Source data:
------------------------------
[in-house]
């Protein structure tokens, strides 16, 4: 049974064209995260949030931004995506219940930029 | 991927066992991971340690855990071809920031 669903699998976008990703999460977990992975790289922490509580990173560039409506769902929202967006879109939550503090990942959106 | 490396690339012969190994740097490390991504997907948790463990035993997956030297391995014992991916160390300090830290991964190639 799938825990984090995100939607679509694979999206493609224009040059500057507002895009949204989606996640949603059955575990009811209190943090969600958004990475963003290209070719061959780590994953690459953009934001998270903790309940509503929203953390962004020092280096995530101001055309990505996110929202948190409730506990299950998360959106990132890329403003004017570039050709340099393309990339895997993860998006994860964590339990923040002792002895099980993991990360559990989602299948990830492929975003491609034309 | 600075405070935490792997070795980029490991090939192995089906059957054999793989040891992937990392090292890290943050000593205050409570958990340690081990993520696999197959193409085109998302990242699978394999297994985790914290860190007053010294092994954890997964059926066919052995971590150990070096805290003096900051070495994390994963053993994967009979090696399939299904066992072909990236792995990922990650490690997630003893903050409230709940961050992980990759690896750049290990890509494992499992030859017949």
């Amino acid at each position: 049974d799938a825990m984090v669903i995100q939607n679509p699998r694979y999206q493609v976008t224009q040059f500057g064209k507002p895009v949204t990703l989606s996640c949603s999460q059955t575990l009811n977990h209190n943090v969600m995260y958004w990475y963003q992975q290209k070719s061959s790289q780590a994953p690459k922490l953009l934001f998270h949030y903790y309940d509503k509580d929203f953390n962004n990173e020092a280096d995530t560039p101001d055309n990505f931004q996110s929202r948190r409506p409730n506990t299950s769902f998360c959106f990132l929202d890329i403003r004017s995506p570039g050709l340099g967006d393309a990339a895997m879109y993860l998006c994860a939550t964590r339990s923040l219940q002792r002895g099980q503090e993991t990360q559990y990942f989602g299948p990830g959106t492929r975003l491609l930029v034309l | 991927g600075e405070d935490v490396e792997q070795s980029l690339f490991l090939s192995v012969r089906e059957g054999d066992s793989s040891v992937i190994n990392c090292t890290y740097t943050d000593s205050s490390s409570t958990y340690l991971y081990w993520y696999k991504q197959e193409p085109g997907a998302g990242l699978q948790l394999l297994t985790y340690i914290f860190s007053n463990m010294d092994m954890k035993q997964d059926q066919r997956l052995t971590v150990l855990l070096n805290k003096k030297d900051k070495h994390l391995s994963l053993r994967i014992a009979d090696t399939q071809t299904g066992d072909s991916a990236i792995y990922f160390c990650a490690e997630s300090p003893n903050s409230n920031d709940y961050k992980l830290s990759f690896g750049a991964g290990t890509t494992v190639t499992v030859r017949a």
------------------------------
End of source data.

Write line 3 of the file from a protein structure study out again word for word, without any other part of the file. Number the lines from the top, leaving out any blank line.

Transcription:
């Amino acid at each position: 049974d799938a825990m984090v669903i995100q939607n679509p699998r694979y999206q493609v976008t224009q040059f500057g064209k507002p895009v949204t990703l989606s996640c949603s999460q059955t575990l009811n977990h209190n943090v969600m995260y958004w990475y963003q992975q290209k070719s061959s790289q780590a994953p690459k922490l953009l934001f998270h949030y903790y309940d509503k509580d929203f953390n962004n990173e020092a280096d995530t560039p101001d055309n990505f931004q996110s929202r948190r409506p409730n506990t299950s769902f998360c959106f990132l929202d890329i403003r004017s995506p570039g050709l340099g967006d393309a990339a895997m879109y993860l998006c994860a939550t964590r339990s923040l219940q002792r002895g099980q503090e993991t990360q559990y990942f989602g299948p990830g959106t492929r975003l491609l930029v034309l | 991927g600075e405070d935490v490396e792997q070795s980029l690339f490991l090939s192995v012969r089906e059957g054999d066992s793989s040891v992937i190994n990392c090292t890290y740097t943050d000593s205050s490390s409570t958990y340690l991971y081990w993520y696999k991504q197959e193409p085109g997907a998302g990242l699978q948790l394999l297994t985790y340690i914290f860190s007053n463990m010294d092994m954890k035993q997964d059926q066919r997956l052995t971590v150990l855990l070096n805290k003096k030297d900051k070495h994390l391995s994963l053993r994967i014992a009979d090696t399939q071809t299904g066992d072909s991916a990236i792995y990922f160390c990650a490690e997630s300090p003893n903050s409230n920031d709940y961050k992980l830290s990759f690896g750049a991964g290990t890509t494992v190639t499992v030859r017949a």